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Back You are here: Home Sex, Gender & Sexuality Diversity - [Archived] ISGD Historic rally hears stories of violence and discrimination from ISGD people

Historic rally hears stories of violence and discrimination from ISGD people

ISGDrallyTwo women – one trans, one trans and intersex – shared their personal experiences of harassment and discrimination at Australia’s first national rally of intersex, sex and/or gender diverse (ISGD) people in Canberra recently. Miss Ava and Indi Edwards recount them here.

15 May 2011

Around 180 campaigners gathered on the lawns of Parliament House, Canberra on 11 May. Intersex, transexed, transsexual, transgendered, genderqueer and androgynous people and people without sex and gender identity came together to demand equal treatment under federal and state laws, and spoke of their experiences of discrimination, harassment and violence.

The experiences of Miss Ava and Indi Edwards give an insight into the horrendous and cruel treatment suffered by many ISGD people. They have kindly agreed to share their stories on The Scavenger to reach a broad audience, in the hope that as more people understand what ISGD people have to endure, legal and societal change will occur, allowing them to be treated equally under the law and with the respect they deserve.

Trigger warning: Violence and abuse is described.

Miss Ava, 55, a trans woman from Sydney

First up I want to emphasise that this is about who I am, not what I am. This is really important because my body is just the reflection the person that is within this body.

I was born in 1956 and raised on a farm, as I grew up I became aware I was different to all the boys. I realised I was a girl at the age 10 but never knew I could change my body until I was 21. I immediately transitioned and lived full time as a young woman, finally free to be me.

Well it was a part freedom of sorts – people still could not understand me and I was disappointed with their narrow-mindedness so I still kept my past to myself. I won’t go into the details here of the difficulties of gender dysphoria (knowing your gender identity does not match your body) as it in itself is a huge subject.

I worked in many different fields and as my confidence grew I took on more challenges in life, studying and working in electronic engineering and computers also as a seamstress and a carer for aged and disabled folk. I often lived a life of “stealth” as we called it – a life where you don’t let anyone know of your past.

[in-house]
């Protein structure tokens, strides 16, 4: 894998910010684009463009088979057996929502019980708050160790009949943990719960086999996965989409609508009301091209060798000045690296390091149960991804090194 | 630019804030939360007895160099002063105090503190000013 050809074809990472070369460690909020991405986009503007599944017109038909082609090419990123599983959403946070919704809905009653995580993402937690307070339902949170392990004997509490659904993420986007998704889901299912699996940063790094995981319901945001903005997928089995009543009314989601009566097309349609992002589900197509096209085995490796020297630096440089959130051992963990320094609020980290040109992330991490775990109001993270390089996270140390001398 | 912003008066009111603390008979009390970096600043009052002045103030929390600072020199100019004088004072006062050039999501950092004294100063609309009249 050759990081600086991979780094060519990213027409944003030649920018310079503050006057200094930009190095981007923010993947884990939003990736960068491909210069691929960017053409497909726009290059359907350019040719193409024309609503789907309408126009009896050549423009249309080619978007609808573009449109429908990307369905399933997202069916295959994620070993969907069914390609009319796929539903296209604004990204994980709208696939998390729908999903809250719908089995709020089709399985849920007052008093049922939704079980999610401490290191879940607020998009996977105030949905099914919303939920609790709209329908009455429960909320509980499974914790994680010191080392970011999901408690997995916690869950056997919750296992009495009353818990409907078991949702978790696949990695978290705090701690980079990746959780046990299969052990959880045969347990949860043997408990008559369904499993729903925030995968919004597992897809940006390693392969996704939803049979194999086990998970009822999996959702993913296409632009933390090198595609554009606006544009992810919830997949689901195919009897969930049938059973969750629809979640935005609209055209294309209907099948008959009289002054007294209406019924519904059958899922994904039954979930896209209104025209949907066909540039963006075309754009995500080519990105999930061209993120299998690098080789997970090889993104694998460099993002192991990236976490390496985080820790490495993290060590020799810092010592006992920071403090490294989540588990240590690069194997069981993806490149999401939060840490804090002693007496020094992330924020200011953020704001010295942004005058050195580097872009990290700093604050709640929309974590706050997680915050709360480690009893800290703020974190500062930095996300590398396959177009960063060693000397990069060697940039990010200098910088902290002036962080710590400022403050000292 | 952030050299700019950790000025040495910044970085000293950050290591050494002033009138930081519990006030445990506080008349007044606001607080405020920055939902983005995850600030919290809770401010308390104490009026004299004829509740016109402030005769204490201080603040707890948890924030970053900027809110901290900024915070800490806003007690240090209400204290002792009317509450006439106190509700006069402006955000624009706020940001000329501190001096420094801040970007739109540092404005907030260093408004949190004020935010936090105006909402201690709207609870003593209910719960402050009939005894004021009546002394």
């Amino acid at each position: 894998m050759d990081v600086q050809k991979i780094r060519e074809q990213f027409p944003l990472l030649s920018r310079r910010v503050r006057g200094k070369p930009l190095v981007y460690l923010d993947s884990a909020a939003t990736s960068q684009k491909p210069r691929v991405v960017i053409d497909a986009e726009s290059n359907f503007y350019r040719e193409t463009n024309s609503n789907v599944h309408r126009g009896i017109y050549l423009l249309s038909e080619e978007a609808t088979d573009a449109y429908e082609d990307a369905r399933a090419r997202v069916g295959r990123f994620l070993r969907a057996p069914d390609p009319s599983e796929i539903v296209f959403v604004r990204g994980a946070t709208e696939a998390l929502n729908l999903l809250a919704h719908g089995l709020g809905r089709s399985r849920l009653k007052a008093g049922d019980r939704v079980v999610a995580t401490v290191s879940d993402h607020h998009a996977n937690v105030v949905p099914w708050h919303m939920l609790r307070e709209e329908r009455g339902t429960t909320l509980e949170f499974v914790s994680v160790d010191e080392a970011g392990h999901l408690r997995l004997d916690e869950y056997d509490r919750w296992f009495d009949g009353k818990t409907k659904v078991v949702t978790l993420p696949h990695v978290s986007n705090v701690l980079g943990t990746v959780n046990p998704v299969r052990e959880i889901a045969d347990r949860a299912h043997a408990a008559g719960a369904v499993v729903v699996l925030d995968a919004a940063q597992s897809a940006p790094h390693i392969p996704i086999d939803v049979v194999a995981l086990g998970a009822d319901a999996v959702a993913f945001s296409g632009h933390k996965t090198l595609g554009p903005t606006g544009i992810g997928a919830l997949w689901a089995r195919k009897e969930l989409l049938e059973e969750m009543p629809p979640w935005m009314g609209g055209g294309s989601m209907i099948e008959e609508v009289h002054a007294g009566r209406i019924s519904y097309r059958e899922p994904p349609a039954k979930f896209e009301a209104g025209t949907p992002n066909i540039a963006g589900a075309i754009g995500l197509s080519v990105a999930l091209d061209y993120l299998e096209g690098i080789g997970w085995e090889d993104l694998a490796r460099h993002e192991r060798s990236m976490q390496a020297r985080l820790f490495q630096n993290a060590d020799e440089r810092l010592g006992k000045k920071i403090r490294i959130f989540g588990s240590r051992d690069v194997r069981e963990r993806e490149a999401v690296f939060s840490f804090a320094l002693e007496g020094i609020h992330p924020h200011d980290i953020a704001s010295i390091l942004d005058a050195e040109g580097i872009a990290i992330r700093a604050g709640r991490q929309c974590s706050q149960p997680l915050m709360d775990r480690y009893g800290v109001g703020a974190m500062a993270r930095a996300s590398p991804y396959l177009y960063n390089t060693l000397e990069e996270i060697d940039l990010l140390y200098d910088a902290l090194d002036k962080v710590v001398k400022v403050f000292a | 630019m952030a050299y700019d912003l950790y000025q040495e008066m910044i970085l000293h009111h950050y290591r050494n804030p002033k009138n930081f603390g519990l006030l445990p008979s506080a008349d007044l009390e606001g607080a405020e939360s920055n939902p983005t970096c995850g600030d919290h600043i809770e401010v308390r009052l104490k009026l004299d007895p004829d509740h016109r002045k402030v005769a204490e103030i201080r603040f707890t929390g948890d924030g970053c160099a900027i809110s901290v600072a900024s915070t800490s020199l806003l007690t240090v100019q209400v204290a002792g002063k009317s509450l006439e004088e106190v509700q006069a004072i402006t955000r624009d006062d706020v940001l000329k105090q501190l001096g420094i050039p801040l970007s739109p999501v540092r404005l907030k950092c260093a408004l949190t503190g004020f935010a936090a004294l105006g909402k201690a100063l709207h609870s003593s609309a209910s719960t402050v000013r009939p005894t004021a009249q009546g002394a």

That is until dealing with a government agency that has to drag up my former life all over again.

At the age of 30 I was broken-hearted after an eight-year relationship that went bad. I was very depressed and got caught up in a church group. After being in the church for six months I confided in a pastor about my past. He told me that God made me a man and to please God I should change back.

I can’t tell you how difficult and dehumanising it was to de-transition. I cried every night for six months as I fell fully back into hiding who I really was.

It was difficult in the church because I naturally gravitated to the women of whom I identified with and it was even more difficult to try to understand the men. I eventually married the girl who was my best friend but after eight years we never really made it happen.

During marriage counselling I broke down when the counsellor quoted Shakespeare “Unto thine own self be true” and suddenly realised that I was not being true to myself. Divorce soon followed after as my ex-wife could not come to terms with it all.

So at the age of 48 I was doing it all over again, going through the unpleasant time of being in between but this time it was faster than the first time as I already knew what to do.

Sadly I transitioned too fast and was not able to cope with the discrimination I encountered from the people at church and others in the community.

A year later I attempted to take my own life and was in ICU for three days and then moved into the psych ward. The next day my closest male friend from church came to visit me and refused to call me by my female name and then with self righteousness told me I was possessed by the devil.

I was so angry I screamed at the nurse to get him away from me and then wished my suicide had not been stopped. From that moment I cut all ties with that church and though I tried to go to other churches I could not find one that was willing to accept me.

This treatment was continuous both with churches and the general public. I attempted suicide two more times in the next few years but finally felt that I was not even able to be successful at that.

I was severely oppressed by a society that seemed to hate me. I suffered severe depression and anxiety that crippled me for many long years, moving from house to house and not having a home of my own. I lost everything to crooks that I lived with who used and abused me and I ended up living in a women’s crisis centre for 18 months – just another traumatic event in my life.